Everyone seems to be jumping on the cloud computing bandwagon. The reasons behind this diverse and ultimately, good for business.  Cloud computing provides more flexibility and faster response to page loads. Businesses only have to pay for the services they use, lowering overall server costs and letting businesses tailor their services to their budgets. Businesses with few needs and small budgets can afford to get more services through cloud computing than they could if they attempted to rent a dedicated server. Going green is another huge movement in business today, with companies more worried about their carbon footprint than ever.

For businesses committed to sustainability, cloud computing is basically a must.

Cloud computing isn’t often thought of as a leader in environmental sustainability, but it provides many green benefits to companies by allowing them to reduce their IT footprint, obtain higher performance without purchasing their own hardware and by giving them access to on-demand scaling.


Cloud Computing: Footprint

Before cloud computing became viable, companies would have to rent dedicated servers or, more often, run their own dedicated servers on-premise. This required them to purchase and install hardware, pay IT staff to support it and provide power for the servers, regardless of their load. Switching over to cloud computing removes all of those requirements and shifts them over to the hosting provider. Multi-tenancy, or the ability for multiple clients to make use of the same hardware, reduces the amount of additional power consumed when adding a new client to a cloud environment. Staffing needs are also reduced, because one data center can serve many clients.

A recent study of Microsoft Business conducted by Gesi, “suggests that, on average across [three] different applications typical carbon emission reductions by deployment size are:

• More than 90 percent for small deployments of about 100 users.
• 60 to 90 percent for medium-sized deployments of about 1,000 users.
• 30 to 60 percent for large deployments of about 10,000 users.

Cloud Computing: High Performance, Low cost

High performance dedicated servers cost a large amount of money and require a great deal of electricity and manpower to maintain. Further, in order to maintain top-of-the-line servers businesses must upgrade their servers every year, further increasing the cost. Cloud computing environments eliminate the need for businesses to purchase and upgrade their hardware, while still allowing them access to a high performance environment. Because they don’t need to purchase new hardware, businesses save money on their server environment while fewer electronics have to be manufactured, reducing waste and pollution. Businesses can increase the performance of their server environment easily, without paying the cost for new hardware. By pooling resources, cloud computing hosts can offer better performance for lower prices than dedicated servers, save energy and prevent the manufacturing of excess electronics.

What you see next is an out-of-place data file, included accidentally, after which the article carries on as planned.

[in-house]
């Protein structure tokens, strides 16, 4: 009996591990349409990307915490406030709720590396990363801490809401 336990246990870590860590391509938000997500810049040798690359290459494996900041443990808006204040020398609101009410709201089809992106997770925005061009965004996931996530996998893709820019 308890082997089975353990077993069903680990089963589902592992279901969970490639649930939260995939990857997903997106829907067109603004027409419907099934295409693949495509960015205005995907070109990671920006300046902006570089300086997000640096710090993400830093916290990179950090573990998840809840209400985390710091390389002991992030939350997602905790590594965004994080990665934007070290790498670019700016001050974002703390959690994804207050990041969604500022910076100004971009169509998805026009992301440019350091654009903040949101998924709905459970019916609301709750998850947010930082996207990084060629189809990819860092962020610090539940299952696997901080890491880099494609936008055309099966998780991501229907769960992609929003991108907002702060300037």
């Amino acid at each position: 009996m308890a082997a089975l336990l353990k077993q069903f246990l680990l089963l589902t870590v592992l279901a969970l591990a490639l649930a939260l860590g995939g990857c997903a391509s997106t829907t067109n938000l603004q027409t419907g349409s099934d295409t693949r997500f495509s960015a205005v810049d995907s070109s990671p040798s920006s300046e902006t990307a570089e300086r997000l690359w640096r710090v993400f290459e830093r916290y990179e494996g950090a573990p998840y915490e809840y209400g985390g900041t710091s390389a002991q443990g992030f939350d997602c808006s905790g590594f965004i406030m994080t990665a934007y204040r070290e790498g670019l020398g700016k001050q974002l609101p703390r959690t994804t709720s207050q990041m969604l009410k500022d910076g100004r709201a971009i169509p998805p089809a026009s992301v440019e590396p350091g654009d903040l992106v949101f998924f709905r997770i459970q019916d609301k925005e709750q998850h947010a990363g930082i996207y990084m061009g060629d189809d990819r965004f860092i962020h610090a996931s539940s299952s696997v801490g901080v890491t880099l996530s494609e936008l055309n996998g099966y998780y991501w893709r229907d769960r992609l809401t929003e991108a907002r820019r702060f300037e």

Cloud Computing: On-Demand Scaling

In the past, when a spike in demand was expected, businesses would overprovision their IT infrastructure, resulting in underutilized networks, servers and storage. Because it can be incredibly difficult to properly predict growth and peak loads, IT managers were encouraged to use their entire yearly budgets to maintain application availability. One of the main benefits to cloud computing is that more resources are available to clients as they require them. Businesses don’t need to try to anticipate future demands on their systems, because the cloud environment can be used to scale available resources when demand spikes. This prevents companies from spending money on servers that will sit idle for a majority of their life cycle, saving both time and energy.

Cloud computing offers many operational benefits to companies of all sizes, while at the same time providing them with a more sustainable, ecologically-friendly alternative to traditional IT infrastructure.

Because they do not have to maintain servers in-house or manage dedicated servers, companies that use cloud computing services can concentrate their IT staff on developing software. Not having dedicated servers sitting idle means that less energy is wasted, because multiple clients can make use of the same hardware as their needs change. Cloud computing, by definition, makes heavy use of virtualization, which means that fewer physical servers are required to perform the same functions as dedicated servers. Though this could lead to decreased performance, most often it leads to a more efficient use of resources. This is because most businesses’ activities don’t utilize 100% of a server’s resources. The ability for cloud computing clients to increase the power of their services as they require allows them to save both money and energy by not running expensive, power-hungry hardware when it will not be utilized. Cloud computing’s main benefits, both to clients and the environment, are a result of the fact that it pools resources and provides only what a company needs at any given time, drastically improving efficiency over that of a dedicated server.

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